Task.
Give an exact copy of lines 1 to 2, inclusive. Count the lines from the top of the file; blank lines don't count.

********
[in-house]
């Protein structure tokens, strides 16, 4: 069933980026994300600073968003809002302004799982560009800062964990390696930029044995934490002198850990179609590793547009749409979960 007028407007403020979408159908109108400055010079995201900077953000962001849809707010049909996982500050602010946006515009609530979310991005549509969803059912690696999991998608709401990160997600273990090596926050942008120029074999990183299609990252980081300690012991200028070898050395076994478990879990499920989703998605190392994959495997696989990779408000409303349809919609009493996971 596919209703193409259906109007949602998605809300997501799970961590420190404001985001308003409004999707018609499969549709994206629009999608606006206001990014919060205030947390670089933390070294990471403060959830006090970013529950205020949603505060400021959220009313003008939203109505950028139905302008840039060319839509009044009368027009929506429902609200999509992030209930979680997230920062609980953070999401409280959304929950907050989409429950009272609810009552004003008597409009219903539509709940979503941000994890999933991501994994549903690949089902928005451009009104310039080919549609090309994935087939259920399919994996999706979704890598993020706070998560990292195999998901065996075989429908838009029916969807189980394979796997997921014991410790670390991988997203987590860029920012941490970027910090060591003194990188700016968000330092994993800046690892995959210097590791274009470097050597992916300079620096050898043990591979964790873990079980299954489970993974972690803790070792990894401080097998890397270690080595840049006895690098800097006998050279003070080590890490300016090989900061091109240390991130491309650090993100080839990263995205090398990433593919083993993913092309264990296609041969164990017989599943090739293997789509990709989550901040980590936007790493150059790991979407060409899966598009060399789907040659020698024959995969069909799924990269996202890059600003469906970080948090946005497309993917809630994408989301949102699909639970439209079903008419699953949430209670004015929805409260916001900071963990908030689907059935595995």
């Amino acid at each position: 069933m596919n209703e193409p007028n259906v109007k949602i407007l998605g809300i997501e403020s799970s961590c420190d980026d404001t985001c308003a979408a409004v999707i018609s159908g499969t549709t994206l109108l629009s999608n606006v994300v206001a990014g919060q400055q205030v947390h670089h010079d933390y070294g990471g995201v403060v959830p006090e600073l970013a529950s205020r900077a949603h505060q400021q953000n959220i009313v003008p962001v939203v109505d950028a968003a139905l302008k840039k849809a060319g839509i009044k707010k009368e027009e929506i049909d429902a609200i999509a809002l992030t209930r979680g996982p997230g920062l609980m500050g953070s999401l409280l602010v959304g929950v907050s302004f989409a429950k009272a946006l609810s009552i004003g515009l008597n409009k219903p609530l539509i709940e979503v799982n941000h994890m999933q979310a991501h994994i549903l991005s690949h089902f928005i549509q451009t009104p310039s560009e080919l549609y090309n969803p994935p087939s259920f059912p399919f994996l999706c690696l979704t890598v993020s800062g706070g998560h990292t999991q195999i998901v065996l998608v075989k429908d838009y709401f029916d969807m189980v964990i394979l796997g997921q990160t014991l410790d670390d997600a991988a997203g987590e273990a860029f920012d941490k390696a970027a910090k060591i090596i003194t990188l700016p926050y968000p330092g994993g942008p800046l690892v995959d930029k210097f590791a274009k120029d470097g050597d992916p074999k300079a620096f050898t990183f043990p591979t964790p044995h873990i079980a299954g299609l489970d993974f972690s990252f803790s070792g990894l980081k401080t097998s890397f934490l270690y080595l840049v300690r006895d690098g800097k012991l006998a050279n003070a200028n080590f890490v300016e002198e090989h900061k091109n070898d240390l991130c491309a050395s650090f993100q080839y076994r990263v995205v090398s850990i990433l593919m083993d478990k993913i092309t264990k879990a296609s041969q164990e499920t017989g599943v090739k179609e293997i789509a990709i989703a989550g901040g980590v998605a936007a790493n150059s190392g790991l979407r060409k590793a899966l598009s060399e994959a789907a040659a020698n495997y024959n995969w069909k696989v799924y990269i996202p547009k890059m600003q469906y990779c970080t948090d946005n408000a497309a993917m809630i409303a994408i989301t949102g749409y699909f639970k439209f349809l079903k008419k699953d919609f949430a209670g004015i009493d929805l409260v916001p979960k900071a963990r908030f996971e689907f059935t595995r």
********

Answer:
[in-house]
């Protein structure tokens, strides 16, 4: 069933980026994300600073968003809002302004799982560009800062964990390696930029044995934490002198850990179609590793547009749409979960 007028407007403020979408159908109108400055010079995201900077953000962001849809707010049909996982500050602010946006515009609530979310991005549509969803059912690696999991998608709401990160997600273990090596926050942008120029074999990183299609990252980081300690012991200028070898050395076994478990879990499920989703998605190392994959495997696989990779408000409303349809919609009493996971 596919209703193409259906109007949602998605809300997501799970961590420190404001985001308003409004999707018609499969549709994206629009999608606006206001990014919060205030947390670089933390070294990471403060959830006090970013529950205020949603505060400021959220009313003008939203109505950028139905302008840039060319839509009044009368027009929506429902609200999509992030209930979680997230920062609980953070999401409280959304929950907050989409429950009272609810009552004003008597409009219903539509709940979503941000994890999933991501994994549903690949089902928005451009009104310039080919549609090309994935087939259920399919994996999706979704890598993020706070998560990292195999998901065996075989429908838009029916969807189980394979796997997921014991410790670390991988997203987590860029920012941490970027910090060591003194990188700016968000330092994993800046690892995959210097590791274009470097050597992916300079620096050898043990591979964790873990079980299954489970993974972690803790070792990894401080097998890397270690080595840049006895690098800097006998050279003070080590890490300016090989900061091109240390991130491309650090993100080839990263995205090398990433593919083993993913092309264990296609041969164990017989599943090739293997789509990709989550901040980590936007790493150059790991979407060409899966598009060399789907040659020698024959995969069909799924990269996202890059600003469906970080948090946005497309993917809630994408989301949102699909639970439209079903008419699953949430209670004015929805409260916001900071963990908030689907059935595995």